39: Ulnar Neuropathy (Wrist)

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Ulnar Neuropathy (Wrist)

Ramon Vallarino, Jr., MD

Francisco H. Santiago, MD


Guyon canal entrapment

ICD-9 Code

354.2     Lesion of ulnar nerve

ICD-10 Codes

G56.20  Lesion of ulnar nerve, unspecified upper limb

G56.21  Lesion of ulnar nerve, right upper limb

G56.22  Lesion of ulnar nerve, left upper limb


Entrapment neuropathy of the ulnar nerve can be encountered at the wrist in a canal formed by the pisiform and the hamate and its hook (the pisohamate hiatus). These are connected by an aponeurosis that forms the ceiling of Guyon canal (Fig. 39.1). This canal generally contains the ulnar nerve and the ulnar artery and vein. The following three types of lesions can be encountered [1].

FIGURE 39.1 Distal ulnar tunnel (Guyon canal) showing the three zones of entrapment. Lesions in zone 1 give motor and sensory symptoms, lesions in zone 2 cause motor deficits, and lesions in zone 3 create sensory deficits.

Type I affects the trunk of the ulnar nerve proximally in Guyon canal and involves both the motor and sensory fibers. This is the most commonly seen lesion.

Type II affects only the deep (motor) branch distally in Guyon canal and may spare the abductor digiti quinti, depending on the location of its branching. A further classification is type IIa (still pure motor), in which all the hypothenar muscles are spared because of a lesion distal to their neurologic branching.

Type III affects only the superficial branch of the ulnar nerve, which provides sensation to the volar aspect of the fourth and fifth fingers and the hypothenar eminence. There is sparing of all motor function, although the palmaris brevis is affected in some cases. This is the least common lesion encountered.

This injury is commonly seen in bicycle riders and people who use a cane improperly because they place excessive weight on the proximal hypothenar area at the canal of Guyon and therefore are predisposed to distal ulnar nerve traumatic injury, especially affecting the deep ulnar motor branch (type II) [2,3]. Entrapment at Guyon canal has also been associated with prolonged, repetitive occupational use of tools, such as pliers and screwdrivers [2]. With the advancement of endoscopic carpal tunnel release during the past few years, there have been reports of both adverse and favorable consequences to the ulnar nerve at Guyon canal, which is very close anatomically. There have been inadvertent injuries to the ulnar nerve as well as documented decompression and improvement of nerve conduction [4,5].

Other rare causes have been reported in the literature. These include fracture of the hook of the hamate, ganglion cyst formation, tortuous or thrombosed ulnar artery aneurysm (hypothenar hammer syndrome), osteoarthritis or osteochondromatosis of the pisotriquetral joint, anomalous variation of abductor digiti minimi, schwannomas, aberrant fibrous band, and idiopathic [69].

Of 250 wrists studied by 3 T magnetic resonance imaging assessment, it was noted that anatomy of the Guyon canal was normal in 168 (67.2%) wrists; 73 (29.2%) wrists presented with anatomic variations, and 9 (3.6%) wrists had derangements with clinical and radiologic features attributed to Guyon canal syndrome [10].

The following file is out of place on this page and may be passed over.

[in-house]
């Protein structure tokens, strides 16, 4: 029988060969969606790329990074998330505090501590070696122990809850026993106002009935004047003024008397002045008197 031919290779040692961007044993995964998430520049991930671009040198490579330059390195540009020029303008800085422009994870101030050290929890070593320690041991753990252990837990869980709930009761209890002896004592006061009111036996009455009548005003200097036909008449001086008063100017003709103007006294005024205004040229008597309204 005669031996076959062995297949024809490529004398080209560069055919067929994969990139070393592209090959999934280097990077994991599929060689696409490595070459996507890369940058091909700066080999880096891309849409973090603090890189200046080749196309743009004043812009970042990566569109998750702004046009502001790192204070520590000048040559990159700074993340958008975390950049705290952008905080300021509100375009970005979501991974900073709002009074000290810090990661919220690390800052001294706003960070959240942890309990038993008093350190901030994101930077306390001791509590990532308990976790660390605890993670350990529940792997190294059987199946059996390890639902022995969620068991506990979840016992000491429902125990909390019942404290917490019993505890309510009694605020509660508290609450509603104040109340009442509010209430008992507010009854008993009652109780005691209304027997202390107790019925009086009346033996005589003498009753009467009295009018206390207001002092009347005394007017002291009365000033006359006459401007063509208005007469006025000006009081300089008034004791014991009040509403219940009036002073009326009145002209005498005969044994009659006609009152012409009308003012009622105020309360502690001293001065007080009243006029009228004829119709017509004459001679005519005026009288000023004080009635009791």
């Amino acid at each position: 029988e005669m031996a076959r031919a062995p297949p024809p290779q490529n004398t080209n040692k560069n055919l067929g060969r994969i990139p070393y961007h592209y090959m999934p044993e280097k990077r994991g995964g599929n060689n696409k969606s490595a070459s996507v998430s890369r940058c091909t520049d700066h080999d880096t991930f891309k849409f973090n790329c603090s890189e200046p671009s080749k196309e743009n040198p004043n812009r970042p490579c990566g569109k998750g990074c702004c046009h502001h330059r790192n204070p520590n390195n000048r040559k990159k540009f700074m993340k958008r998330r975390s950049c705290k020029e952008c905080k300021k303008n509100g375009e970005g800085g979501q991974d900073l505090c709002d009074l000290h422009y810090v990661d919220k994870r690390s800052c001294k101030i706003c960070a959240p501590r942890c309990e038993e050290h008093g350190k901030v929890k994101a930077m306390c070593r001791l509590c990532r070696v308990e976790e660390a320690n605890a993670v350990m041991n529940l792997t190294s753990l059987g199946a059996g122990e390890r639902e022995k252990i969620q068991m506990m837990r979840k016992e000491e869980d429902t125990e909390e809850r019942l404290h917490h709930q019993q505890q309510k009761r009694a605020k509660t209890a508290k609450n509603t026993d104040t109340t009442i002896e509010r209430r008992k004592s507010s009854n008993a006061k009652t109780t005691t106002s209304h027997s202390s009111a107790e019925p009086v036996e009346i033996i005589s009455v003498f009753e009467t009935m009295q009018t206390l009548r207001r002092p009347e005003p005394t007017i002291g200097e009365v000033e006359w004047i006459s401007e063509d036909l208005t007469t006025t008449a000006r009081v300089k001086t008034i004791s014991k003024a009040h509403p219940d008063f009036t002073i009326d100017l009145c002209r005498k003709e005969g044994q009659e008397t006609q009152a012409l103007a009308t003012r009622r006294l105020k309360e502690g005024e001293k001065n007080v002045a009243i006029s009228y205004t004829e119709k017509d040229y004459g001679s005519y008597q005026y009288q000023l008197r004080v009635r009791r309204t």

Signs and symptoms can vary greatly and depend on which part of the ulnar nerve and its terminal branches are affected and where along Guyon canal itself (Table 39.1). It is of great importance to be able to differentiate entrapment of the ulnar nerve at the wrist from entrapment at the elbow, which occurs far more commonly. The two clinical findings that confirm the diagnosis of Guyon canal entrapment instead of ulnar entrapment at the elbow are (1) sparing of the dorsal ulnar cutaneous sensory distribution in the hand and (2) sparing of function of the flexor carpi ulnaris and the two medial heads of the flexor digitorum profundus (Figs. 39.2 and 39.3). Otherwise, the symptoms in both conditions are generally similar and may include hand intrinsic muscle weakness and atrophy, numbness in the fourth and fifth fingers, hand pain, and sometimes severely decreased function.

FIGURE 39.2 A, The flexor carpi ulnaris functions as a wrist flexor and an ulnar deviator. B, It can be tested by the patient’s forcefully flexing (arrow) and ulnarly deviating the wrist. The clinician palpates the tendon while the patient performs this maneuver. (From Concannon MD: Common Hand Problems in Primary Care. Philadelphia, Hanley & Belfus, 1999.)
FIGURE 39.3 A, Flexor digitorum profundi (arrows). B, These tendons can be tested by the patient’s flexing the distal phalanx while the clinician blocks the middle phalanx from flexing. (From Concannon MD: Common Hand Problems in Primary Care. Philadelphia, Hanley & Belfus, 1999.)

Physical Examination

Careful examination of the hand and a thorough knowledge of the anatomy of motor and sensory distribution of ulnar nerve branches are required to determine the location of the lesion. Except for the five muscles innervated by the median nerve (abductor pollicis brevis, opponens pollicis, flexor pollicis brevis superficial head, and first two lumbricals), the ulnar nerve supplies every other intrinsic muscle in the hand. Classically, there is notable atrophy of the first web space due to denervation of the first dorsal interosseous muscle (Fig. 39.4

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